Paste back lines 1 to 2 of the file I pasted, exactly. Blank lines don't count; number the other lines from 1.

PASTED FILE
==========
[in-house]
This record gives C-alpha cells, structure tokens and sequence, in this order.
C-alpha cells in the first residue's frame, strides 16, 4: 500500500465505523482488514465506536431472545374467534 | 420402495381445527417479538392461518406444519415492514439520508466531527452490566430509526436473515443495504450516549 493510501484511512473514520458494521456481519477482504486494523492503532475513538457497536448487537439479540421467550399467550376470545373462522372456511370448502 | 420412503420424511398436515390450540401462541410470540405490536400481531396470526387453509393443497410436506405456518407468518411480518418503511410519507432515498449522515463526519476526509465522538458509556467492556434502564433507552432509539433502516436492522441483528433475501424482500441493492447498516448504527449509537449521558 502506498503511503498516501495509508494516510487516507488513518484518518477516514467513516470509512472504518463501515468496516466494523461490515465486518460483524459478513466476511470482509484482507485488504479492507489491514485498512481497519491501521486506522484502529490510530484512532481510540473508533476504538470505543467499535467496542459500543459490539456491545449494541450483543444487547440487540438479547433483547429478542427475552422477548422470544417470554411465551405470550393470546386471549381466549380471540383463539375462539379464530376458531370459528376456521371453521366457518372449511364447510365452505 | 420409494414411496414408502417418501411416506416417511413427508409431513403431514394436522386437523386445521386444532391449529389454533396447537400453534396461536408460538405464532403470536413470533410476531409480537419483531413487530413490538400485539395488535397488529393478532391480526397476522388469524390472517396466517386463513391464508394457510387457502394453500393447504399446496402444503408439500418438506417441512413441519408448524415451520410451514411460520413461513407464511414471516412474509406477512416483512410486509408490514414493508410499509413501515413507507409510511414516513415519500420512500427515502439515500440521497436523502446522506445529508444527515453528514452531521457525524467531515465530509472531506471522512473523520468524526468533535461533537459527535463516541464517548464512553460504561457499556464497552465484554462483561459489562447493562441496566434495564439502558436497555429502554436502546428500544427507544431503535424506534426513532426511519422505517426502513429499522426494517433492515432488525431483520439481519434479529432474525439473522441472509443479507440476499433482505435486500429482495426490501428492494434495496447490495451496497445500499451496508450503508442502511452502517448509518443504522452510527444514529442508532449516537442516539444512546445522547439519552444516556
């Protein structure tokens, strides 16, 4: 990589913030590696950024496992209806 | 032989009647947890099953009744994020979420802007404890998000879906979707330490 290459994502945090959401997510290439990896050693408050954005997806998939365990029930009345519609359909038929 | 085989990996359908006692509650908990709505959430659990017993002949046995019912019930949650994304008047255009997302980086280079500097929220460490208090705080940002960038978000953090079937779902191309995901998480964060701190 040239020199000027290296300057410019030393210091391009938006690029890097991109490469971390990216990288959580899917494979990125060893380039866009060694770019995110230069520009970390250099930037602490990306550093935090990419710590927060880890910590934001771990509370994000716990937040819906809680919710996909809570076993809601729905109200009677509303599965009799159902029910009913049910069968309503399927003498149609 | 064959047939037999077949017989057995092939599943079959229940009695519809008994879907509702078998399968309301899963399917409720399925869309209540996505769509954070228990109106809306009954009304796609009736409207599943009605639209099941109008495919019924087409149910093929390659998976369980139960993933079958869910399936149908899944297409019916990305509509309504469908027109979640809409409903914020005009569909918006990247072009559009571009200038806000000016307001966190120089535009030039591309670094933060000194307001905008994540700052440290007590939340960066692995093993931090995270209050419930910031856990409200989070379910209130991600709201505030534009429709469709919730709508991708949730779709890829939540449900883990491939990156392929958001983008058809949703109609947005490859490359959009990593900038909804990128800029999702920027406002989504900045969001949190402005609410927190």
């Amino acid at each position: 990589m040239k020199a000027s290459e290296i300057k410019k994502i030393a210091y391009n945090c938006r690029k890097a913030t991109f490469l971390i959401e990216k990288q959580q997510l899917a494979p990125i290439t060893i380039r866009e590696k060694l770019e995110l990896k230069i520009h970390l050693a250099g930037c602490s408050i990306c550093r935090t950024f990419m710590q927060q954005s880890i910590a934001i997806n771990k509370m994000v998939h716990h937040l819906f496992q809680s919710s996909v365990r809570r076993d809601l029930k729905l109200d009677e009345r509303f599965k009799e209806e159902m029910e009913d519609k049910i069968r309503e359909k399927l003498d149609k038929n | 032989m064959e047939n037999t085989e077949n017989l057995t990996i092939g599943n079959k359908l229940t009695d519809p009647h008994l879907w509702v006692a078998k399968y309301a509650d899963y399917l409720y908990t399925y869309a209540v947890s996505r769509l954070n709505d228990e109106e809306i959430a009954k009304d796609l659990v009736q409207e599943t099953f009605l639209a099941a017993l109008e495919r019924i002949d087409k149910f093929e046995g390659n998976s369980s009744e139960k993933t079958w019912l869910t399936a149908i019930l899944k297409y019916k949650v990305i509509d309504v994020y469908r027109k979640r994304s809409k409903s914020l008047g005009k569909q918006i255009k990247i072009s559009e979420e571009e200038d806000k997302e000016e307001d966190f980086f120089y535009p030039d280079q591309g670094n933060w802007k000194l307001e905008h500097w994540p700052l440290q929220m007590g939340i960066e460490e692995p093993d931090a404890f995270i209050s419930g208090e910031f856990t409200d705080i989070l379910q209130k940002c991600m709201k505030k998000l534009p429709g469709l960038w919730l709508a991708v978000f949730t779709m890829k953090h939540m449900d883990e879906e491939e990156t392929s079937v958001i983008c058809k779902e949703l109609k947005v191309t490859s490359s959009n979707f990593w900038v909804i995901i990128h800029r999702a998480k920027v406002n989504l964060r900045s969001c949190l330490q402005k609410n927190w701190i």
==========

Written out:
[in-house]
This record gives C-alpha cells, structure tokens and sequence, in this order.